Last Updated on 01/31/2018 by Mark Beckenbach
Black and white film photography is more complicated than you may have thought.
Black and white film photography is back for sure. And with many folks returning to film photography, I wanted to pass on some knowledge that wasn’t given to me initially. Everyone always used to say, “Go shoot Tri-X,” and that was it. After shooting with other films, all that means to me now is that they didn’t know anything else beyond that. There are so many more films beyond that and so much more you should know.
Another myth is that black and white film is more or less the same when it comes to versatility. That couldn’t be any further from the truth. There are black and white equivalents for negative and positive films. Still confused? We’ll show you the differences. Prepare to be surprised.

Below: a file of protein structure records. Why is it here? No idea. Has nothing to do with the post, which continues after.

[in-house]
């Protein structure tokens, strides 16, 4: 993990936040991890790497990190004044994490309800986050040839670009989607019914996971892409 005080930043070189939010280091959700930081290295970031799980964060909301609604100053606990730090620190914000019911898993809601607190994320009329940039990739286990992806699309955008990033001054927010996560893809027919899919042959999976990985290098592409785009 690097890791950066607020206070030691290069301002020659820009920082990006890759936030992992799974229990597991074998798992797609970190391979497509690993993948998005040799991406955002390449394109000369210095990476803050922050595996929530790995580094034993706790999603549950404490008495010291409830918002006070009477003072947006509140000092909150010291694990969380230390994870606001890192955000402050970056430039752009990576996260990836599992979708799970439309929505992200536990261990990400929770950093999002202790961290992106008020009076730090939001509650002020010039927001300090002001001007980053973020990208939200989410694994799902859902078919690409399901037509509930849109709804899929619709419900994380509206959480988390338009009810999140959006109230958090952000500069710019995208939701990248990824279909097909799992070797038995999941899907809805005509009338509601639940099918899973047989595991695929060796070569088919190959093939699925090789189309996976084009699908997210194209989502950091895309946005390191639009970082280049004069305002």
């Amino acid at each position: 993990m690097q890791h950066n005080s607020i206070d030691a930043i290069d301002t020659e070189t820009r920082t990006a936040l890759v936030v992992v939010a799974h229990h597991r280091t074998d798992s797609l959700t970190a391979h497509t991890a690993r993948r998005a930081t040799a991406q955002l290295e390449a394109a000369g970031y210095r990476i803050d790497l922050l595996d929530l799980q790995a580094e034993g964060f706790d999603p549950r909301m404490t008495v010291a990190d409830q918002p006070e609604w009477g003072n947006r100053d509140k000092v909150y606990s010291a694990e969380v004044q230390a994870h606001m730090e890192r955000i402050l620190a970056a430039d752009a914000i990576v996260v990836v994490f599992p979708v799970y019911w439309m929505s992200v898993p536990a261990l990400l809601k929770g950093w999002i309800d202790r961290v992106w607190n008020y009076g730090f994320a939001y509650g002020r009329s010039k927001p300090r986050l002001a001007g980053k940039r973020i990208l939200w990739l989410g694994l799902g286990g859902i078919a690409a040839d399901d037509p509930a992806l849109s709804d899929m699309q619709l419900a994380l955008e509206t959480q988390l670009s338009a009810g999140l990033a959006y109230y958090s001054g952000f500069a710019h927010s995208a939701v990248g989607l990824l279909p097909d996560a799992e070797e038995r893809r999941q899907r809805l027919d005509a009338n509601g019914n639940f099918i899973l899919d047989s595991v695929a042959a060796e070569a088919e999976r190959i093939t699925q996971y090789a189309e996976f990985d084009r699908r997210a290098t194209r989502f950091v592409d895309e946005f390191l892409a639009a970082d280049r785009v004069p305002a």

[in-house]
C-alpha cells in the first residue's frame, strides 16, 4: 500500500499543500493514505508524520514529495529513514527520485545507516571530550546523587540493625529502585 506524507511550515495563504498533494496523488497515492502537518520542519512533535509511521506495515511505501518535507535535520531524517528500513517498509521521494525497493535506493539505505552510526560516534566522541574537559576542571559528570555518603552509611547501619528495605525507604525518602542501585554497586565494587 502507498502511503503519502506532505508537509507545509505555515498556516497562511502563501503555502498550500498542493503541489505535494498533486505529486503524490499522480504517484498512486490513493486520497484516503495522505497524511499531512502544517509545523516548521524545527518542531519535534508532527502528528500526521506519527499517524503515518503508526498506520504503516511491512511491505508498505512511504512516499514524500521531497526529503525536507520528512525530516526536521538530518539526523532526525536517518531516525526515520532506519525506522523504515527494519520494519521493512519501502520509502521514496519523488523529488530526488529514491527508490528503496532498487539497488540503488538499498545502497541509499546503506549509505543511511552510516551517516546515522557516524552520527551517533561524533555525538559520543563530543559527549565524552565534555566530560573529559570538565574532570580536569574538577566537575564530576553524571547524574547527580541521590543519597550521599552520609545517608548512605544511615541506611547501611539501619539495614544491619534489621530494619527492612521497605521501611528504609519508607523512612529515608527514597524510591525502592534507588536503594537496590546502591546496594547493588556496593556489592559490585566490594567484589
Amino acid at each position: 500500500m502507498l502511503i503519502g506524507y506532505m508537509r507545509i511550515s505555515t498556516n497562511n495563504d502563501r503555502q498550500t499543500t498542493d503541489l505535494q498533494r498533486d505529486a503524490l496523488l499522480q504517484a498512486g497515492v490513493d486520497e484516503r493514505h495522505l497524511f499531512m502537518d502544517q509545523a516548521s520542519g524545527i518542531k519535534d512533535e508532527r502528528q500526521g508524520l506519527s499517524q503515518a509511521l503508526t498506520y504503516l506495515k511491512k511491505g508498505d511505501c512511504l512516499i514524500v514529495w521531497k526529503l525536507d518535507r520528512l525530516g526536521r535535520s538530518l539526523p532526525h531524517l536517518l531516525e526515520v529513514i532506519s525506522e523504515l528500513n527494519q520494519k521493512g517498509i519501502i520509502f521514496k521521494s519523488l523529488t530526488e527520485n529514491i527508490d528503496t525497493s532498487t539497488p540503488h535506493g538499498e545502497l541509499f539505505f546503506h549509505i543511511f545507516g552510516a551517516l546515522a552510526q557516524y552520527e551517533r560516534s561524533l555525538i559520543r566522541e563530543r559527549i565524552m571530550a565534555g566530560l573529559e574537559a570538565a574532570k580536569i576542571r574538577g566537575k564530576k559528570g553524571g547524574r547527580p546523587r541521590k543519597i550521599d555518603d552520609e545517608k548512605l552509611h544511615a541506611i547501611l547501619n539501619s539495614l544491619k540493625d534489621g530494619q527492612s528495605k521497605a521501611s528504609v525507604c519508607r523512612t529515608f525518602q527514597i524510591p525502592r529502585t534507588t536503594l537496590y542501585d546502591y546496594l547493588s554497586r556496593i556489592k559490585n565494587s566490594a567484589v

In this tutorial video, we explore the differences between a lot of different films and what you should and shouldn’t know. What we’re not telling you is that when you shoot black and white film you need to develop a new type of muscle memory. This memory will let you understand how you should shoot images in black and white. Some folks call it ‘thinking’ in black and white – others refer to it as ‘seeing’ in black and white. What you may come to learn is that what you think won’t always be what you see.
First and foremost the absolute best film to get started on is Ilford XP2 Super. This film has the ability to have ISO 50 to ISO 800 images all shot on the same roll. You’ll learn even more in our video, but for further learning and reviews, you should check out our analog section. Also be sure to subscribe to our channel on Youtube.